Relegation is the worst nightmare for any footballer playing at an elite level. For a passionate player like Colm Horgan it hurts even more, but Colm, who is a highly intelligent and ambitious young player, can also look at the season pragmatically, now that the dust has settled somewhat.
He has now moved on and signed for Cork City where the promise of European football and further glory beckons – he is also following a path trodden by older brother Daryl and that didn’t work out too bad!
The 23 year old is something of a League of Ireland veteran, amazingly, with eight seasons under his belt. He started as a sixteen year old with Salthill Devon when they plied their trade in the League of Ireland and right from the word go he acquitted himself well.
Last season, Horgan captained Galway United. Their fate was sealed early when they only managed one win in the opening series of games. However it was the drawn games that would ultimately be their undoing. They drew fourteen games and if they had managed to win half of those they would have been pressing Derry City for fourth place.
“It was our failure to keep clean sheets that was the biggest problem,” Colm reasons. “Probably meant we needed to score two, at least, to get a win.” So while goal scoring was a challenge as well, Colm points at a collective responsibility for defensive frailties rather than finger pointing or complaining about outside influences.
Galway United did not have a very big squad this season, their bench being mostly populated with younger, inexperienced players. However Colm says that they prepared professionally on a full-time basis, with a mixture of gym and pitch sessions. They were fit and well conditioned – Colm himself missed just two games all season – for one he was rested and the other suspended, for accumulated yellow cards.
Manager Shane Keegan
Colm speaks in glowing terms about manager Shane Keegan who he considers did a really good job, even when it appeared the gods conspired to frustrate their season. “At times it seemed that when we got a good result, we never got a break with other results!” It is actually to Keegan’s credit that he dealt very well with adversity. They lost Lee Grace to Shamrock Rovers during the transfer window – the club needed the funds. When they picked up Jonah Ayunga from Sligo, he broke his leg when it looked like he would deliver the threat up front that they desperately needed.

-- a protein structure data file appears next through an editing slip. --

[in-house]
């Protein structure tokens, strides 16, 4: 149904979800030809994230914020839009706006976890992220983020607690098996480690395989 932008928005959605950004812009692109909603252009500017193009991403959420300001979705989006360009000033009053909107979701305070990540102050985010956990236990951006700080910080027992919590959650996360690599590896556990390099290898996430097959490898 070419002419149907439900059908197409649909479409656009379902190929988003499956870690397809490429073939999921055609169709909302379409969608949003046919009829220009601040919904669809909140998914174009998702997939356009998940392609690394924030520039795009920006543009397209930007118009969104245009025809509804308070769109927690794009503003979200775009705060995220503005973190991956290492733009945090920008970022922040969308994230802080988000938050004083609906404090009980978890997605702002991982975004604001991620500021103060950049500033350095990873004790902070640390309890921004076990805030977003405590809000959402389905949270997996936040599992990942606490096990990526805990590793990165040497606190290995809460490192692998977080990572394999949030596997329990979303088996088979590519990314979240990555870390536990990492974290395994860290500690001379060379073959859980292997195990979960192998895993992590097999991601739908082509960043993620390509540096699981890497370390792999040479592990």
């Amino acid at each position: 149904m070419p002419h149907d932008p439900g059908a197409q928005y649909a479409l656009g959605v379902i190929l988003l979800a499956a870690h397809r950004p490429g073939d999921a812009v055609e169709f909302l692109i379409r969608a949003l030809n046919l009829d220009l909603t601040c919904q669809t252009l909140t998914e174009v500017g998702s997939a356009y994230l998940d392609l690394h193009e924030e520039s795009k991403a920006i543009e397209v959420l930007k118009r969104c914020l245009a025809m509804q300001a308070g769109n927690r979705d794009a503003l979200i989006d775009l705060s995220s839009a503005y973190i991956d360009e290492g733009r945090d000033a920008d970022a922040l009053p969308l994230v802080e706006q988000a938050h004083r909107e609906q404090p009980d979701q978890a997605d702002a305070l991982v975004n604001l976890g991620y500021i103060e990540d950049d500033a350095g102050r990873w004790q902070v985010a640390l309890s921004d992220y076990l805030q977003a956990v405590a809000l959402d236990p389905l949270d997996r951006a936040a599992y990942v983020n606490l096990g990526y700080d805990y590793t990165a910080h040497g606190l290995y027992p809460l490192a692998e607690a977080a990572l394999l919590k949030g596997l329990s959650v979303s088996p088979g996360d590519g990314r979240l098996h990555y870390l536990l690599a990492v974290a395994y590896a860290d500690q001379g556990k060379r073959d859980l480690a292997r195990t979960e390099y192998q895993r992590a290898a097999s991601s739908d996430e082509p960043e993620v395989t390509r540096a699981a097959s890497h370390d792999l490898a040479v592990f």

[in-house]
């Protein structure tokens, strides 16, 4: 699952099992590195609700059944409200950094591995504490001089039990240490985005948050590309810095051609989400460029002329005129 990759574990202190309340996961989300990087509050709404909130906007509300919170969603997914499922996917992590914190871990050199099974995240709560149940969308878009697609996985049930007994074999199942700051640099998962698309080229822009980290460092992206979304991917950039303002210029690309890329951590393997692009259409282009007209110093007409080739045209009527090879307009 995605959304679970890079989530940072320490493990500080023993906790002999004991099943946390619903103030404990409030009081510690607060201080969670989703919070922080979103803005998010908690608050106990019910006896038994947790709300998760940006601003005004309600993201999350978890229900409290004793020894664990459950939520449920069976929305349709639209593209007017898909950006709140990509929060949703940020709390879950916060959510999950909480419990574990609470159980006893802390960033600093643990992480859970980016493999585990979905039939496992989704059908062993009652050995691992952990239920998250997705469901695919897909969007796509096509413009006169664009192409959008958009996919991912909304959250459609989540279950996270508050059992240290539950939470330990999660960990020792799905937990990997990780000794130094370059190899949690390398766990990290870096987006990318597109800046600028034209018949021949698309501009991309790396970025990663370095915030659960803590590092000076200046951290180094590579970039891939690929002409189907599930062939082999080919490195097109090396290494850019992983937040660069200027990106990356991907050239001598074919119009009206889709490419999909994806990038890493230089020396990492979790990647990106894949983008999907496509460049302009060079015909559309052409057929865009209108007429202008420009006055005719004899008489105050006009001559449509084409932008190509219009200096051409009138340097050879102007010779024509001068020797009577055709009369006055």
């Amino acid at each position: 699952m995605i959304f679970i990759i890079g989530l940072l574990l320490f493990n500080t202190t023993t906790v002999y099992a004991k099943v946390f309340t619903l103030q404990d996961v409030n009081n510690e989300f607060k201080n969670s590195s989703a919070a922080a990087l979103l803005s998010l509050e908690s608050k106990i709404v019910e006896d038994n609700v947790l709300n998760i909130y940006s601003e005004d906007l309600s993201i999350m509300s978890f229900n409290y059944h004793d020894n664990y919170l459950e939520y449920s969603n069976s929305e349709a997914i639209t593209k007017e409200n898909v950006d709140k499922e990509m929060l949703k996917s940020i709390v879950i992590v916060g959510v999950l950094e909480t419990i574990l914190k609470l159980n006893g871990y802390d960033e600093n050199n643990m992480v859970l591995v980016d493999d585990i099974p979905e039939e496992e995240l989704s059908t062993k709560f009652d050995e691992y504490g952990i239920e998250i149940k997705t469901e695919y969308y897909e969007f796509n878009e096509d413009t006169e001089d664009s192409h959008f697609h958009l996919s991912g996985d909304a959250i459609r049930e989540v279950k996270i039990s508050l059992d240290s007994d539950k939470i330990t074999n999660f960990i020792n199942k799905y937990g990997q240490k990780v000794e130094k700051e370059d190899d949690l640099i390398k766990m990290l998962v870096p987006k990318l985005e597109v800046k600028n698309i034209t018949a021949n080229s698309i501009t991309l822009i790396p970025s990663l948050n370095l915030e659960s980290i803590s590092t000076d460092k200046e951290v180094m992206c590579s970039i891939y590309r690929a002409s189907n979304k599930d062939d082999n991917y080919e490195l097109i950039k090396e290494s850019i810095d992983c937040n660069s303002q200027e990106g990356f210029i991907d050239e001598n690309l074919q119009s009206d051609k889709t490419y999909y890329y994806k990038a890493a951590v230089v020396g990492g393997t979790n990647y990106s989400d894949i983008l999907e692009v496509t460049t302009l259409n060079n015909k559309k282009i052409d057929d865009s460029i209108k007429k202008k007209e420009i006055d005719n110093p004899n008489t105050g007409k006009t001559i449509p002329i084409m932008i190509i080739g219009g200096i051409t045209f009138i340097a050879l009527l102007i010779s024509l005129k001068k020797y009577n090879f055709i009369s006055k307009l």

The future for Galway United is uncertain, with no players contracted for next season. The likelihood is they will lose their other top players to premier clubs – Rory Hale likely to go to Derry and it will be left to young pretenders to battle their way out of the First division. Whether Keegan is there or not remains to be seen, although he is on contract and would be the ideal person to manage the challenge. Football can be a cruel game though and sometimes sanity does not prevail.
The Future For Horgan
What next for Colm? Well initially it’s Cork City. Colm Horgan is a very bright young man who has decided that he will give professional football every chance to be his career. The ‘fallback’ is firmly in place, with a BComm degree from NUI Galway. Playing League of Ireland football is not the extent of his ambition and who is to say that he won’t get the opportunity to move cross channel. Playing in European football is the stage that shows what level you can compete at and that is how the ‘big clubs’ judge possible acquisitions.
Playing right back is Colm’s favourite position but he showed his adaptability this season when Galway reverted to a back three – he played left side ala Denis Irwin. Pace, tenacity and finely tuned ball skills are key tools is his armoury, tools he will get to sharpen in Europe.
“I love playing in the League – really enjoy it – the standard is very much underestimated! Next season will be a bigger challenge and hopefully even bigger ones are still to come.”
A Dynasty of Footballers?
The Horgan’s could become a soccer dynasty! We all know about Daryl’s starring role at Dundalk, his move to Preston North End and his debut for Ireland against Iceland. Last season Kevin was back-up keeper with Shamrock Rovers and younger brother Chris played for Galway United’s u19’s.
It may not be unique to have four brothers playing simultaneously at elite level – but it’s not very common.
It has been this writer’s privilege to watch Daryl, Colm, Kevin and Chris blossom as players from six years of age to the present day at Salthill Devon and beyond, both on and off the field. Who knows what heights they still have to scale!
They are standard bearers for the Salthill Devon conveyor belt at Drom, but they are not alone as a testimony to a lifetime of work by many coaches, parents, trainers & helpers.
Salthill Devon is 40 years on the go this year – as they say, “Much done, but much more to do!”